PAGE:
Placed over some 330,000 m2, this colossal structure once housed the famous Packard Automotive Plant. Designed by Albert Kahn Associates this factory was revolutionary in its design.
For the first time, reinforced concrete was used giving this building the necessary strength to stand against time. But nothing can withstand time.
The Packard factory first opened in 1903 for its time it was the most modern and sophisticated factory in the world. Inside its walls, there was the mighty craftsman skilled in no less than eighty trades. Unfortunately, after 55 years of hard work and sweat, the Packard factory shut its doors.
Given the fact that this factory spanned over enormous space its many walls and production halls were like a God-given for all of the graffiti artists and urban explorers, even auto scrapers find their little piece of heaven among the abandoned storage units.
But not all was art and exploring, abandoned space has the irrevocable aura to attract vandals. So as the legend goes one day vandals started their adventure inside the abandoned factory among the ruins and ended up throwing a colossal truck out of the window and down from the fourth floor.
But it seems that there were more vandals than artists. Even the City of Detroit pledged a legal action in order to have this place secured. Another story tells us that one day on February 5, 2013, the famous Nazi slogan “Arbeit Macht Frei” (work liberates us) was found written with aluminum letter placards.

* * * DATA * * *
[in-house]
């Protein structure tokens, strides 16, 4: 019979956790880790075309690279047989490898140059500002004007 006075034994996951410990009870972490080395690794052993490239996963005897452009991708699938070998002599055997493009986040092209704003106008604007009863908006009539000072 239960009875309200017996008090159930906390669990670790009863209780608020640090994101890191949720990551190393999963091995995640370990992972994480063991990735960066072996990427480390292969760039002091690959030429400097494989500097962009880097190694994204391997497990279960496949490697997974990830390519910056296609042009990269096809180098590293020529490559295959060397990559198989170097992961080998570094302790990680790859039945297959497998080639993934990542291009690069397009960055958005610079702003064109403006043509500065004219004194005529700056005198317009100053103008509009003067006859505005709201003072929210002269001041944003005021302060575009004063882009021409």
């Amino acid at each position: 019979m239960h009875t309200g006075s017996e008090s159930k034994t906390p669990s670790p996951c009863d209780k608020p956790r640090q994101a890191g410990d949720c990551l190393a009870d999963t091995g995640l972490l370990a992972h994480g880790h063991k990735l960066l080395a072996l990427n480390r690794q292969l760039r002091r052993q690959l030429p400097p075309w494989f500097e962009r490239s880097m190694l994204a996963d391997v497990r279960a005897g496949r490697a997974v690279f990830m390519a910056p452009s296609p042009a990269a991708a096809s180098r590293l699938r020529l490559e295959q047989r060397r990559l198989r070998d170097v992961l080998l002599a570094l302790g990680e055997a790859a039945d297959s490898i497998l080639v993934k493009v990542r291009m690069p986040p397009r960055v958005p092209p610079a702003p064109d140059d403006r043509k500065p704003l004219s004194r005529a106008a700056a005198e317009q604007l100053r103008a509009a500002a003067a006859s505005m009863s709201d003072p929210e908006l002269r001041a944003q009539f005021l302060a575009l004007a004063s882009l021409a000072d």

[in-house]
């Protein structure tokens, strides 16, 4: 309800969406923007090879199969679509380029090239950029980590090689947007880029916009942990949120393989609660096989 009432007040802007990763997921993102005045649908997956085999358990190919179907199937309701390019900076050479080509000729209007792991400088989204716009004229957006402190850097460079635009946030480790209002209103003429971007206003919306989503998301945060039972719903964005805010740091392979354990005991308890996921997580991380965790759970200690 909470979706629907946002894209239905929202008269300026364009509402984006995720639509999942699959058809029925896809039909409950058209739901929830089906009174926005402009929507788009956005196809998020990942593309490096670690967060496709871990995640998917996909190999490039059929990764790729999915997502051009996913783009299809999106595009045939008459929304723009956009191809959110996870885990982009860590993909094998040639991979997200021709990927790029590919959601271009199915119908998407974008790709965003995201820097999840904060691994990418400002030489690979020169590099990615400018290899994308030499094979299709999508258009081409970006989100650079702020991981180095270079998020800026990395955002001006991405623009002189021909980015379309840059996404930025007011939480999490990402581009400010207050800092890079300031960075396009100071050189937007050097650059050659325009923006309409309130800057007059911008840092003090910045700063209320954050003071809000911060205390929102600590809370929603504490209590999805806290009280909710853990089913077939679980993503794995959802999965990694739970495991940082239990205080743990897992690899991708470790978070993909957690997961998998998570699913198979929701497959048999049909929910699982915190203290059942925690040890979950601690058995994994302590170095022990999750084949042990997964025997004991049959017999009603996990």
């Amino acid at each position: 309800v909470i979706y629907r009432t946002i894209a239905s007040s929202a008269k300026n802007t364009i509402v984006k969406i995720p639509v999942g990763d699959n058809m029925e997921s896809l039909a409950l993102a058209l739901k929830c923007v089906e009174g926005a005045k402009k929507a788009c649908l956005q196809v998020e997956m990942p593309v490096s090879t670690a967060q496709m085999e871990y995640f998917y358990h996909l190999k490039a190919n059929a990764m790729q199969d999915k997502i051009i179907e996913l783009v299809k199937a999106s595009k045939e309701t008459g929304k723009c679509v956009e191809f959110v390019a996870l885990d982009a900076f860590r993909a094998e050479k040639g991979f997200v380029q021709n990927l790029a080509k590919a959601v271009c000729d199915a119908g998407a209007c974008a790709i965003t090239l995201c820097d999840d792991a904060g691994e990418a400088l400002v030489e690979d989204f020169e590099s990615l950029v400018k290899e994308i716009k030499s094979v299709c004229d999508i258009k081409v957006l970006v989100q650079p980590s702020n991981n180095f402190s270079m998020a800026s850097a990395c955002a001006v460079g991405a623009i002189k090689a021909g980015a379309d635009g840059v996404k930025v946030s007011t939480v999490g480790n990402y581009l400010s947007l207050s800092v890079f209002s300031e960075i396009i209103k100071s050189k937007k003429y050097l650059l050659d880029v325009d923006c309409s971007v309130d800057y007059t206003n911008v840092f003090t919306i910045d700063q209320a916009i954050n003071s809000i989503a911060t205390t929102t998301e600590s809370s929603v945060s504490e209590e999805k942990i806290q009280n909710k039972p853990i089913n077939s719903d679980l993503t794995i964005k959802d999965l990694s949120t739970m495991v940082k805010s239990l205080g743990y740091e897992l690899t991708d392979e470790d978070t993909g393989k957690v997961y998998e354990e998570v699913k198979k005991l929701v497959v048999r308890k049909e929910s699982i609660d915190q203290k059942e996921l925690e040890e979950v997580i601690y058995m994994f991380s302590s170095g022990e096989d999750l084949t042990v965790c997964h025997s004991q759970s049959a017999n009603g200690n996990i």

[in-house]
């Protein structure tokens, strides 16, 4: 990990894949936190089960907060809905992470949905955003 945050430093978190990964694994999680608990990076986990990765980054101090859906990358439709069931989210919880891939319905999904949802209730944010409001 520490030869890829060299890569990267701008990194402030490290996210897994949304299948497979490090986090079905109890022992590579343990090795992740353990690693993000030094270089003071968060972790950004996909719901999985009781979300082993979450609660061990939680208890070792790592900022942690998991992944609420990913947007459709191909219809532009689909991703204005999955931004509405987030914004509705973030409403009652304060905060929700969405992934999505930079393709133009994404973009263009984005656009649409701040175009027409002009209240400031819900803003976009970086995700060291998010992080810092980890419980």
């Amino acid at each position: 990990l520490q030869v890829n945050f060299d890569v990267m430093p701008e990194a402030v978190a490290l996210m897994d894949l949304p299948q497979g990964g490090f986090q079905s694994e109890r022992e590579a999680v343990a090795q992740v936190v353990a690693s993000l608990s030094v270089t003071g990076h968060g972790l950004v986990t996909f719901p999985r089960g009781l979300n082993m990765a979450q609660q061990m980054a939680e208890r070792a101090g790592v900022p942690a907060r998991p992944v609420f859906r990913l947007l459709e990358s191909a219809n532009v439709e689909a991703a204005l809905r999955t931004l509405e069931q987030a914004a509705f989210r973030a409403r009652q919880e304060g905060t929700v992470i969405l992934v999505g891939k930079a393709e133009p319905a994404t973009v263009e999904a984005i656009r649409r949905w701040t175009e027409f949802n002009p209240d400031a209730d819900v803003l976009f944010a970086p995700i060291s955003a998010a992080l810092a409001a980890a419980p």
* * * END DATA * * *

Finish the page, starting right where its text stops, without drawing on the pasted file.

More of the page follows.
But not all about this factory is dark and grim. In April 2013 the American basic cable and satellite television channel (AMC) announced that the Packard factory would be one of the locations where the drama Low Winter Sun would be filmed.
In order to secure the premises, the Packard factory was put up for auction. The opening bid was $975.000. There were no takers. Another auction in October 2013 posted a starting bid of just $21.000. The buyer was Dr. Jill Van Horn acquiring this factory for $6,038,000.
But the deadline for paying was missed and the factory was given to the second highest bidder Bill Hults, a Chicago-area developer buying this piece of land for $2,000,000. But it seems like a curse was placed on this factory and Bill Hults also failed to pay the entire sum.
At the end, the factory was bought by Fernando Palazuelo for $405.000. His idea for the future of this factory among many things involves a free space for artists.